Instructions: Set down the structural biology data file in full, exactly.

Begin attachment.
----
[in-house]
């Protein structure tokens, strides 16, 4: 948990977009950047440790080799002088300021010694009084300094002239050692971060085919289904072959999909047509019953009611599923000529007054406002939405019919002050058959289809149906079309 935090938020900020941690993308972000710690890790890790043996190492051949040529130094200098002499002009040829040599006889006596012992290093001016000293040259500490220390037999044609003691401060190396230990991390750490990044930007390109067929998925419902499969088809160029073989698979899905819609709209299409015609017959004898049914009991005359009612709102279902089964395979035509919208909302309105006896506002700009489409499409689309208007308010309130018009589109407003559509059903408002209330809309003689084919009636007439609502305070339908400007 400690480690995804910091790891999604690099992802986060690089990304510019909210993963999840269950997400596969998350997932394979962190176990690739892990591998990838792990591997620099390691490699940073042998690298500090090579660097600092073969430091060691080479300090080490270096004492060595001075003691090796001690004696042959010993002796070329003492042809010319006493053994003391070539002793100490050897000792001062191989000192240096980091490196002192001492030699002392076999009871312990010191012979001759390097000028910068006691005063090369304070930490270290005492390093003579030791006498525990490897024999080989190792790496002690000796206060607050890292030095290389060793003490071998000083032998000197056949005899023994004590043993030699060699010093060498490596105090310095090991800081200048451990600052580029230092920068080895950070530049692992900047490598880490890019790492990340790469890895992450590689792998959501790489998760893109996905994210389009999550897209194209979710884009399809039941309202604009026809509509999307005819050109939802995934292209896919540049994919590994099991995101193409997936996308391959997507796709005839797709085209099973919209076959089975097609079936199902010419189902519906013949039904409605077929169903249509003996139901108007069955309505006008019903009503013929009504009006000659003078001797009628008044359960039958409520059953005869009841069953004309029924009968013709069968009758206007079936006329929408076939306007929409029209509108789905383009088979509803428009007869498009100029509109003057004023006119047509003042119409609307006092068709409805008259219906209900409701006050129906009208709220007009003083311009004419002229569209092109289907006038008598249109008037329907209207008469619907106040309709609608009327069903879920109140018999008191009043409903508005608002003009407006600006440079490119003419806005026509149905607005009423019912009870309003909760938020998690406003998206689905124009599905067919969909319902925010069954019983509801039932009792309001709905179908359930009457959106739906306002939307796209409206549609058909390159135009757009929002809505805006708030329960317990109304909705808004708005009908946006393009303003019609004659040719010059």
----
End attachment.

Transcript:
[in-house]
């Protein structure tokens, strides 16, 4: 948990977009950047440790080799002088300021010694009084300094002239050692971060085919289904072959999909047509019953009611599923000529007054406002939405019919002050058959289809149906079309 935090938020900020941690993308972000710690890790890790043996190492051949040529130094200098002499002009040829040599006889006596012992290093001016000293040259500490220390037999044609003691401060190396230990991390750490990044930007390109067929998925419902499969088809160029073989698979899905819609709209299409015609017959004898049914009991005359009612709102279902089964395979035509919208909302309105006896506002700009489409499409689309208007308010309130018009589109407003559509059903408002209330809309003689084919009636007439609502305070339908400007 400690480690995804910091790891999604690099992802986060690089990304510019909210993963999840269950997400596969998350997932394979962190176990690739892990591998990838792990591997620099390691490699940073042998690298500090090579660097600092073969430091060691080479300090080490270096004492060595001075003691090796001690004696042959010993002796070329003492042809010319006493053994003391070539002793100490050897000792001062191989000192240096980091490196002192001492030699002392076999009871312990010191012979001759390097000028910068006691005063090369304070930490270290005492390093003579030791006498525990490897024999080989190792790496002690000796206060607050890292030095290389060793003490071998000083032998000197056949005899023994004590043993030699060699010093060498490596105090310095090991800081200048451990600052580029230092920068080895950070530049692992900047490598880490890019790492990340790469890895992450590689792998959501790489998760893109996905994210389009999550897209194209979710884009399809039941309202604009026809509509999307005819050109939802995934292209896919540049994919590994099991995101193409997936996308391959997507796709005839797709085209099973919209076959089975097609079936199902010419189902519906013949039904409605077929169903249509003996139901108007069955309505006008019903009503013929009504009006000659003078001797009628008044359960039958409520059953005869009841069953004309029924009968013709069968009758206007079936006329929408076939306007929409029209509108789905383009088979509803428009007869498009100029509109003057004023006119047509003042119409609307006092068709409805008259219906209900409701006050129906009208709220007009003083311009004419002229569209092109289907006038008598249109008037329907209207008469619907106040309709609608009327069903879920109140018999008191009043409903508005608002003009407006600006440079490119003419806005026509149905607005009423019912009870309003909760938020998690406003998206689905124009599905067919969909319902925010069954019983509801039932009792309001709905179908359930009457959106739906306002939307796209409206549609058909390159135009757009929002809505805006708030329960317990109304909705808004708005009908946006393009303003019609004659040719010059």